Location : Imperial War Museum North, Old Trafford, Manchester
Destination : RAF Museum, Cosford, Shropshire
Having done the Great Orme (see here) Bill Nigel and me meet up for a trip to the Royal Air Force Museum in Cosford, Shropshire.
Travelling down the M6 from Manchester and then the M42 we reached our destination, despite queues and roadworks.
Upon arriving at RAF Cosford, we enjoy a bite to eat in the form of soup and a roll in the café. I had the Tomato (V.Nice!)
Then we hit the Galleries. Each hangar told the tale of planes that flew in the first and second world wars, as well as some of the individuals that took part in their operation. A mini timeline, similar to that of IWM North’s Main exhibition space (only a lot smaller) told the history of the RAF from its earliest time as the Royal Flying Corps all the way to the role played in more recent conflict in the Middle east.
I particularly enjoyed the Test flight Gallery. This explained the developmental process behind Planes like the Spitfire and the Harrier Jump Jet .
War in the Air had both Allied and German Planes on display as we read how they came to be, and their roles in the Battle of Britain and beyond. I’m pleased to say I saw a Supermarine Spitfire up close whilst walking round the exhibit, and the one I saw was the oldest surviving model in the world
All planes have to have something to make them tick – and Cosford’s collection delves deep into many of the engines that got them going.
I also viewed the artillery used by the RAF Regiment – The Air force soldiers who are assigned to protect the airfields.
It was a most enjoyable day – a pin, bookmark and mug – as well as my photos will remind me of viewing some great pieces of aviation history….just need to get the photos off the camera now 🙂
Something for Historical scholars to spot – my pic shows a statue of Lenin in the distance – but can you spot the other Russian leaders in this pic ?
This is a picture of a Barrage Balloon, It was used (alongside many others) to provide cover against enemy bombing attacks on Britain during world war II.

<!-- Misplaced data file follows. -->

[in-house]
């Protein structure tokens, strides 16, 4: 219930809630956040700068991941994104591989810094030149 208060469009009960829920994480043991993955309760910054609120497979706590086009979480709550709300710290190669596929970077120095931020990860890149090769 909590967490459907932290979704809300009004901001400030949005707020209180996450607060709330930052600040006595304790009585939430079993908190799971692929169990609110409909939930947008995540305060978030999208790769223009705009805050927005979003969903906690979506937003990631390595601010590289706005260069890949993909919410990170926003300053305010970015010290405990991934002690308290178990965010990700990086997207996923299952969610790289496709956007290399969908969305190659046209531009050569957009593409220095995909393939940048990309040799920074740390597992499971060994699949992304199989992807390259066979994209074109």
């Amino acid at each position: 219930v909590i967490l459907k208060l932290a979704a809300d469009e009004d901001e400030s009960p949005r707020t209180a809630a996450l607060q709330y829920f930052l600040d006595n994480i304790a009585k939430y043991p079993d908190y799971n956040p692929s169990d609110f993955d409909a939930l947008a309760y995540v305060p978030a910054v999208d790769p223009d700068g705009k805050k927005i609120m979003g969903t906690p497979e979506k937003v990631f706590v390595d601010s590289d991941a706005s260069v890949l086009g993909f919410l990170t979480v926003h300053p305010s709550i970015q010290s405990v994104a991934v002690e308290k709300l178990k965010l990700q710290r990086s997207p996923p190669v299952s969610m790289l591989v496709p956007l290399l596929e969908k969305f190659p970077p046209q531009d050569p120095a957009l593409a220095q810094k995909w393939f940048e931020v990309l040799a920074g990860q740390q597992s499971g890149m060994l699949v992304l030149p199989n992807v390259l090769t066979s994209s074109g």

Despite its size and volume these balloons were terribly lightweight and required teams of operators to anchor them and keep them in position.
They were used in areas of strategic importance , such as Runways , Railways and Docks. The port of Manchester was considered a key target for the enemy airplanes in World War II because of the vast amount of goods coming through it.
The one you see on here , is part of Imperial War Museum North’s Large object collection where the balloon operators tale is one of many displayed throughout the Museum’s Main Exhibition Space
Hey! Over Here! Yeah, man its me!
I’m hiding, in plain sight, out here in the sea.
A product of Her Majesty’s Royal Navy
(but one you can’t spot – on that we’ll agree)
I’ll hide to protect you,
by day or by night.
With my dazzling colours i’ll avoid a fight.
Coloured like sea, so when the sun is so bright
the enemy spotters wont see me right.
And up on my decks, observe the ranks –
Jungle coloured RVs and Desert coloured Tanks
Hiding away, and really hard to see
Ready for missions against the enemy.
But its not just us hiding – take a look in the air,
and catch a glimpse of our flying friends if you care.
You may catch a sight of their trails in the sky,
but by the time you have noticed – they’ve passed you by.
So all keep your eyes peeled,
and don’t let them veer
One Minute I’ll be there,
Then the next – Disappear!